Fallout: UFC 249 – Triple C peaces out, Gaethje banishes El Cucuy

FANS rejoiced when the UFC scheduled its return with UFC 249, and they were not disappointed as a stacked card headlined by a pair of intriguing title fights delivered on all its promise.

An empty VyStar Veterans Memorial Arena in Jacksonville, Florida set the scene for Justin Gaethje‘s epic dismantling of Tony Ferguson for the interim lightweight belt, Henry Cejudo‘s first and (likely) last bantamweight title defence, and a bunch of all-out wars in what was a phenomenal return to the world stage for mixed martial arts.

Check out all the results below including each scorecard, bout-ending sequence, and the expected fallout from a fun night of fights.


Justin Gaethje [IC] def. Tony Ferguson | TKO (punches) | 3:39 Rd 5

Initial thoughts: Man, what a time to end an eight-year win streak.

A new UFC interim lightweight champion of the world was crowned as Gaethje pulled out the performance of his career to snap Ferguson’s previous promotion-wide record 12-fight winning run and clinch gold.

While the new champ delivered on all the violence his previous fights have us expecting, a more mature and focussed approach – aided by brilliant coach Trevor Wittman – enabled Gaethje to banish the ‘Boogeyman’.

Gaethje looked to be in control for most of the fight and in probability had all four rounds in the bag before the finish, but the most glaring warning of his opponent’s threats came as Ferguson landed a flush uppercut near the end of the second round to sit Gaethje on his rear.

But Gaethje would survive, cracking Ferguson with crisp punch combinations up top and landing punishing blows which would spell the end for any lesser a fighter. He never gave the cardio machine that is Ferguson rest, constantly chopping at his legs and doing enough in the end to finally bring about a stoppage.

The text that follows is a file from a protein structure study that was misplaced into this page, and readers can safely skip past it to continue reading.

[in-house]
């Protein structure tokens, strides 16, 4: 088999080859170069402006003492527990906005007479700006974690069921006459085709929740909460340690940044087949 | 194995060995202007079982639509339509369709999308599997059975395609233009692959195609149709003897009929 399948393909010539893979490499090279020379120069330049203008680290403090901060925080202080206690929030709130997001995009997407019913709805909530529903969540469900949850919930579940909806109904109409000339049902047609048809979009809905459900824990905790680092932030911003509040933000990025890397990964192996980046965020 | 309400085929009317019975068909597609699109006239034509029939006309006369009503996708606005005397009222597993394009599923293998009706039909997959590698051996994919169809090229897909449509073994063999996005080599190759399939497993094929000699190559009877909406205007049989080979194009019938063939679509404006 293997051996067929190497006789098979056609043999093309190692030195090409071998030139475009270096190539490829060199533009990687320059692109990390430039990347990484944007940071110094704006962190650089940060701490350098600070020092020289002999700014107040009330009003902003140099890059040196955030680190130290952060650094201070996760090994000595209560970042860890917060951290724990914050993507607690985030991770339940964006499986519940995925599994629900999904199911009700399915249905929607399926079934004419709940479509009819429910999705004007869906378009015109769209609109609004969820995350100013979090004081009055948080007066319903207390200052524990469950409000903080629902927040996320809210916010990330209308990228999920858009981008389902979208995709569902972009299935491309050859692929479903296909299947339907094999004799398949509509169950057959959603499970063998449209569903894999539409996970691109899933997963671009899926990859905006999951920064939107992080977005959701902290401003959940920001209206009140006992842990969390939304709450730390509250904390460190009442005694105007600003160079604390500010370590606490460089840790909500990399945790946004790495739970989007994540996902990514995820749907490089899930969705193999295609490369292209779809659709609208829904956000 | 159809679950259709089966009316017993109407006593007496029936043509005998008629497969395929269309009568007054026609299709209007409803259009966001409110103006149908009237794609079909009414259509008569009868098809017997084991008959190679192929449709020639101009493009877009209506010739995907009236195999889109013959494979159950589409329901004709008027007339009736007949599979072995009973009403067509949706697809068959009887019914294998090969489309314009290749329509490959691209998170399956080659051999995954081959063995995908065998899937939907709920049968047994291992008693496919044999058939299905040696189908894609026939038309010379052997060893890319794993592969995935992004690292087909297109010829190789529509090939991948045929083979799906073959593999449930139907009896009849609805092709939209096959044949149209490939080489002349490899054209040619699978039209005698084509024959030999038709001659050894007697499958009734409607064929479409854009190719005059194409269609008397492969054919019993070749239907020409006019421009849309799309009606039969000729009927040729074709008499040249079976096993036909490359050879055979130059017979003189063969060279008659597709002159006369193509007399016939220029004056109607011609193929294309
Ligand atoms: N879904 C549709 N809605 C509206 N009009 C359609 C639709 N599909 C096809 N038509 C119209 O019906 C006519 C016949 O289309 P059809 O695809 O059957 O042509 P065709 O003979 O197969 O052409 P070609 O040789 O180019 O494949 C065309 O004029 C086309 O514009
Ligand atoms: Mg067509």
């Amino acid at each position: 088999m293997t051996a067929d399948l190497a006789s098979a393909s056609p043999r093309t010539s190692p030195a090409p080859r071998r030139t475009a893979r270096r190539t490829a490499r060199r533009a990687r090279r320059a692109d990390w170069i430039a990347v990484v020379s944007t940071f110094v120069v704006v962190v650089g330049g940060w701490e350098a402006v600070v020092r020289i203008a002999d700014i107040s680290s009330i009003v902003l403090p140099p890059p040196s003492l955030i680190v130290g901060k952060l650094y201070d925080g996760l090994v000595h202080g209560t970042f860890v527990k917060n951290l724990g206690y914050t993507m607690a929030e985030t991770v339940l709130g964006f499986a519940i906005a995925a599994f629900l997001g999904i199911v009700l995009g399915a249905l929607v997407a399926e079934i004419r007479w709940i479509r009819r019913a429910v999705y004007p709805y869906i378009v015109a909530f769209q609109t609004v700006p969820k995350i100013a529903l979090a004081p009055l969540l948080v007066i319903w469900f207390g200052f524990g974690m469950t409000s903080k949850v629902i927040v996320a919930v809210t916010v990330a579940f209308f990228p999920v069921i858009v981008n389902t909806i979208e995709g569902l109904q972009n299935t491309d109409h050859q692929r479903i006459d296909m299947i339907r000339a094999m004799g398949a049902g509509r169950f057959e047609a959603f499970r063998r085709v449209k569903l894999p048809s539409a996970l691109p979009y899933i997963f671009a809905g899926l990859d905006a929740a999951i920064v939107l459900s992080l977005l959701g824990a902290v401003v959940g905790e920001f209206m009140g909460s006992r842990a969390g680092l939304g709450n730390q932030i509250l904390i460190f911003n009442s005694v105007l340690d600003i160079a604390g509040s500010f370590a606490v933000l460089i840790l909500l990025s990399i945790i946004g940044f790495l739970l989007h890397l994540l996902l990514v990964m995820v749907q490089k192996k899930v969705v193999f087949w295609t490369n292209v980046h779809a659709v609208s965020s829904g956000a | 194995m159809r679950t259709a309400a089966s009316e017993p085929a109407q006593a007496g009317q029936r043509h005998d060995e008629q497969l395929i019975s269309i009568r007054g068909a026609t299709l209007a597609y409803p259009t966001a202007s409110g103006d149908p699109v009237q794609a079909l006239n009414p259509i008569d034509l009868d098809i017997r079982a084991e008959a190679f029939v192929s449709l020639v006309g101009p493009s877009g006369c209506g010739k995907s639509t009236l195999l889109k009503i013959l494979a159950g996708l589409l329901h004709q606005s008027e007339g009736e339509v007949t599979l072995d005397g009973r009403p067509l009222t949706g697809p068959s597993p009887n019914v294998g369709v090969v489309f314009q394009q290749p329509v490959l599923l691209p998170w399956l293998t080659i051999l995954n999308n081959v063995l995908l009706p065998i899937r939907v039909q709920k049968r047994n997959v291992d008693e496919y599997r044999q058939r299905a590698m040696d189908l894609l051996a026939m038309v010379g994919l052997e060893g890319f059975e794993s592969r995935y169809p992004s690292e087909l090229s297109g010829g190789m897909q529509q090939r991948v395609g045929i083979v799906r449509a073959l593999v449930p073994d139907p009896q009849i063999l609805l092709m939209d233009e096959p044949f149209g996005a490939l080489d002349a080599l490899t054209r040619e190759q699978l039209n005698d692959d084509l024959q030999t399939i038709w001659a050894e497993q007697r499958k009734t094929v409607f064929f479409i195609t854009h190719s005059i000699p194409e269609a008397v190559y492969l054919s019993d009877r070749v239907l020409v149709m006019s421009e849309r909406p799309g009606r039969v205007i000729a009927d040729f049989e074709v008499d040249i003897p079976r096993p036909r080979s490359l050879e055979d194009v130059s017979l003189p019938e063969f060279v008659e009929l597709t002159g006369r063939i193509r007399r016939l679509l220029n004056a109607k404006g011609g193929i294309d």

Fight-ending sequence – A heavy left hand was the straw which finally broke the camel’s back, staggering Ferguson and yielding the finish as he retreated with Herb Dean taking a long look at the action. Good call.

What’s next? – A fight for the undisputed title is surely next for Gaethje, while Ferguson will have to earn his way back once again among a raft of killers at 155-pounds.

Henry Cejudo def. Dominick Cruz | TKO (knee and punches) | 4:58 Rd 2

Initial thoughts: Wait, is he actually serious?

Retiring on top is a difficult thing to both time and achieve, but that is exactly what Cejudo did after defeating the consensus greatest bantamweight of all time, Cruz in a bizarre co-main event.

The King of Cringe instantly vacated the title upon defending it for the first time, although skeptics believe it could well just be a ploy to squeeze more cash out of the UFC throughout contract negotiations.

Cejudo looked comfortable across the cage from another all-time great, though the two men engaged in a few oddly-timed exchanges within the 10 minutes, as the pace, feints, and level changes saw Cejudo cut open via an accidental headbutt in the second round. It fazed him little, as he finished the bout soon after to successfully defend his crown.

Fight-ending sequence – The bout is momentarily stopped as Cejudo is cut open by a headbutt, but he makes good of the remaining 20 seconds with a beautifully timed knee to meet Cruz’s level change, before putting enough pressure on to warrant the stoppage. Cruz didn’t like it, though – seemed like he was about to stand back up.

What’s next? – The 135-pound strap seems to be up for grabs, with Petr Yan a frontrunner to fill one of the title shot spots. Cruz was posed the question of retirement, but did not bite.

Francis Ngannou def. Jairzinho Rozenstruik | KO (punches) | 0:20 Rd 1

Initial thoughts: That Derrick Lewis fight feels a world away right now.

Ngannou made light work of up-and-coming Surinamese knockout artist, Rozenstruik, handing the previously undefeated contender a taste of his own medicine with a brutal 20-second knockout.

It served as Ngannou’s fourth-consecutive first round finish, with the win surely propelling him right back up into title contention. The man is scary, and Daniel Cormier‘s reaction on commentary tells you all you need to know about just how heavy the number two heavyweight hits.